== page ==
The former sex-crimes prosecutor who played a critical role in the wrongful prosecution of five teens of color in New York City's infamous "Central Park Five" case has resigned from a charity board and other organizations following an intense backlash to how she's portrayed in Ava DuVernay's new Netflix series "When They See Us.”
Linda Fairstein, who is depicted by Felicity Huffman in the new series, ran the office that supervised the prosecution in the "Central Park Five" case and has been getting slammed on social media for her role in the “When they See Us” began streaming, Fairstein, now 72, started getting slammed on social media. (It appears that her Twitter and Facebook are now down).
A day after sources at New York City's Safe Horizon, a nonprofit for abuse victims where Fairstein, 72, has worked for decades, told TMZ they are upset with her being on the board of directors, Fairstein stepped down.
“I do not want to become a lightning rod to inflict damage on this organization, because of those now attacking my record of fighting for social justice for more than 45 years,” Fairstein wrote in a letter to Safe Horizon's chairman, the New York Post reports.
She added that she is "sorry that the staff [of Safe Horizon], through their CEO Ariel Zwang, declined to meet with me to learn the truths behind the inflammatory and false narrative [of the new series.]”
“I know the terrible inequities of race, gender, and class that have been a tragically pervasive part of our American criminal justice system for centuries,” she wrote. “I have dedicated my career, and my professional and personal passion, to fighting against injustice — and much of that fight has been conducted for and on behalf of the staff and directors at Safe Horizon.”
Fairstein told the New York Post she also resigned from several other boards in light of the backlash: God’s Love We Deliver, the Joyful Heart Foundation and Vassar College, from which Fairstein graduated. God’s Love We Deliver delivers medically tailored food to the ill in New York City. The Joyful Heart Foundation, founded by “Law & Order: Special Victims’ Unit” actor Mariska Hargitay, says its mission is to find innovative ways to treat sexual assault, domestic abuse and child abuse trauma.
“She did step down, and we accepted her resignation today,” Terrence Meck, chairman of the board at God’s Love, told the New York Daily News.
Vassar College President Elizabeth Bradley said in a statement, obtained by the New York Daily News, that “I am told that Ms. Fairstein felt that, given the recent widespread debate over her role in the Central Park case, she believed that her continuing as a board member would be harmful to Vassar.”
Fairstein told the New York Post that “each of these organizations does great work. It’s so foolish of the bullies to punish the charities. Totally pig-headed and stupid.”
She blamed the “mob-mentality reaction” to the Netflix series.
Fairstein has not responded to Oxygen.com’s attempts to contact her. She told Daily Beast the new film is "a basket of lies,” calling it and its depiction of her “a totally and completely untrue picture of events and my participation.” She said the film put "words in my mouth that I never said in Oliver Stone fashion.” One such depiction she took issue with, according to the Daily Beast story, is her character ordering police to look for “black males” and “thugs.”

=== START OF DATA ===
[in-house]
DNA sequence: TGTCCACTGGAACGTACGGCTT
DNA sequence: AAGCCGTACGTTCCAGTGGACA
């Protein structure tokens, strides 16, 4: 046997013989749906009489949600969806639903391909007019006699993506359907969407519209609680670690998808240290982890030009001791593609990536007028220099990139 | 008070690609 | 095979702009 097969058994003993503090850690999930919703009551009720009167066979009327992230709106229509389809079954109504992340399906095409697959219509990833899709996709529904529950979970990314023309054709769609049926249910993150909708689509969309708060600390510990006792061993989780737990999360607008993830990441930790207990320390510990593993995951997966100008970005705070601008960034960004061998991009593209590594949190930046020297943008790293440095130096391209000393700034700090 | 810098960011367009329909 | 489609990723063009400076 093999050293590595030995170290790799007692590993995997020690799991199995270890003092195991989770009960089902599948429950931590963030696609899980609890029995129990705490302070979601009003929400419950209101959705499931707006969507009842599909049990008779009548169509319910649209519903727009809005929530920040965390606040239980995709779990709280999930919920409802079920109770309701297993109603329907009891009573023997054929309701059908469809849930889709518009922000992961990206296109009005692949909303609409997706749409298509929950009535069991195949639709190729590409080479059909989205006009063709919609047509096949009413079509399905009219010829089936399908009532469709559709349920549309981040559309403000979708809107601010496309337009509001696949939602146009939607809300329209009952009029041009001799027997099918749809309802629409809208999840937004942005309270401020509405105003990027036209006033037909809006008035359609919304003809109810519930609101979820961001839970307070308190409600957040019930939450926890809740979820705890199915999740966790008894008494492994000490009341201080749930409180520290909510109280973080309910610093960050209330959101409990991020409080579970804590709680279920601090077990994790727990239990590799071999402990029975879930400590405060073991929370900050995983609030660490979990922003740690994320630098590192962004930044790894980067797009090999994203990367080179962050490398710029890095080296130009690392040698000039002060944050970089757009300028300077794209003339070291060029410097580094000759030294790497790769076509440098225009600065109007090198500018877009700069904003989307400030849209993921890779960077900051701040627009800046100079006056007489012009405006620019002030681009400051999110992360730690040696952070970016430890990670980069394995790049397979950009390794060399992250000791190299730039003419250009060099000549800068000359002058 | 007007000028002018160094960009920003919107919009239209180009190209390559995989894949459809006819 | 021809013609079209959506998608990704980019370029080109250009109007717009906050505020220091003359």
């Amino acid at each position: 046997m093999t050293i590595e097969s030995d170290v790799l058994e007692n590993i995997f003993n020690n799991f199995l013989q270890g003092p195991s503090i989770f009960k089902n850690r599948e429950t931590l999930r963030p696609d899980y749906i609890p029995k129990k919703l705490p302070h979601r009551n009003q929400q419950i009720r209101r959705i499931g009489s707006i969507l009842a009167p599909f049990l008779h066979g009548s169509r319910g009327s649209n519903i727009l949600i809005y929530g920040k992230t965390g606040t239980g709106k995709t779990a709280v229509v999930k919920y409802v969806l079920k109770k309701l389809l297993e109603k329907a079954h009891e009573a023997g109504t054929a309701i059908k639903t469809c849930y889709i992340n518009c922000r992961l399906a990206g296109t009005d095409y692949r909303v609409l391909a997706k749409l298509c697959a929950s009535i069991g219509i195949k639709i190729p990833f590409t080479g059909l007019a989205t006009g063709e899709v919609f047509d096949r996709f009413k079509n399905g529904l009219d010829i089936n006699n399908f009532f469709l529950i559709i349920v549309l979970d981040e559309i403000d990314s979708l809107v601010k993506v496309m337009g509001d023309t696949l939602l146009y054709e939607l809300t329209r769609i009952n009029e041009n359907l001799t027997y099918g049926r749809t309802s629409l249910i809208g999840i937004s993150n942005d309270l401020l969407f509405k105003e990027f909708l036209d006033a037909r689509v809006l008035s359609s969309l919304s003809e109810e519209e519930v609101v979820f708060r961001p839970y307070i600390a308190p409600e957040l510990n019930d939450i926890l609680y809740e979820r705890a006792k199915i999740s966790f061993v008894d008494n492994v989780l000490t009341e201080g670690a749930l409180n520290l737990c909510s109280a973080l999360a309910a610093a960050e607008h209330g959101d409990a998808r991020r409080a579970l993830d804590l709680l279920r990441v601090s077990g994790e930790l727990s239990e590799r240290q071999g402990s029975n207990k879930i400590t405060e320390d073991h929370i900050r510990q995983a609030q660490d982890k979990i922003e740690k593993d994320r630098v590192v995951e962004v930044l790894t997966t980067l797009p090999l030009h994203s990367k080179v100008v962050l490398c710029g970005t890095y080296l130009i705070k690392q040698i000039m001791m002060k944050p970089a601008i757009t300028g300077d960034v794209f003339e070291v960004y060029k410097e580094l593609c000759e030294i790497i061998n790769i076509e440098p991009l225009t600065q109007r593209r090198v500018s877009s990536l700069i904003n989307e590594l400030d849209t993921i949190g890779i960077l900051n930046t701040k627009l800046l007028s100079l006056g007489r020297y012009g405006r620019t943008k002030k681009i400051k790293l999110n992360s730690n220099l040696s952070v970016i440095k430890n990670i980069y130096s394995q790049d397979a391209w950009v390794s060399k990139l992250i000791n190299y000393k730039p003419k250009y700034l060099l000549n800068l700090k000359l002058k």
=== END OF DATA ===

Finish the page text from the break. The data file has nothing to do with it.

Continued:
People have also called for booksellers to remove Fairstein's books from their shelves. After she retired as head of the sex crimes unit in 2002, she began writing mystery novels, some of which became best-sellers, that are mostly about a Manhattan prosecutor named Alexandra Cooper, who often prosecutes sex crimes. In total, she has written 23 books and has received a handful of literary awards. There’s now a Change.org petition with nearly 80,000 signatures made to have those books removed and a hashtag for the movement: #cancellindafairstein.
Fairstein was a sex-crimes prosecutor when Trisha Meili, a 28-year-old investment banker, was attacked while out on a run in Central Park on April 19, 1989. She was severely beaten and raped, to the point where she almost died from her injuries. Investigators and Fairstein honed in on a group of teens: Raymond Santana, Kevin Richardson, Antron McCray, Yusef Salaam, and Korey Wise. The boys admitted to playing a role in the attack, but later said their confessions were coerced by investigators who took advantage of their age. Additionally, there was no DNA evidence tying them to the scene of the crime. Still, they were convicted and sentenced to prison terms ranging from five to 13 years. The five were eventually exonerated in 2002 after serial rapist Matias Reyes confessed to the crime and investigators matched his DNA to that taken from the scene. District Attorney Robert Morgenthau withdrew all charges against the boys, men at this time, and their convictions were vacated. They later won a $41 million settlement against New York City.
Fairstein has never apologized for her role in the prosecution of the five even after Matias came forward. She told the New Yorker in 2002, "I think [Matias] Reyes ran with that pack of kids," and maintained the confessions took place in "a much more friendly atmosphere, not the bare interrogation rooms.”
She later wrote in the New York Law Journal in 2018, "The questioning [of the Central Park Five] was respectful, dignified, carried out according to the letter of the law and with sensitivity to the young age of the men."
DuVernay told The Daily Beast that during the making of the new Netflix series, she reached out to Fairstein but she tried to negotiate conditions for her to speak with DuVernay, including approvals over the script. Fairstein insisted DuVernay didn't contact her: “It never happened,” she said.
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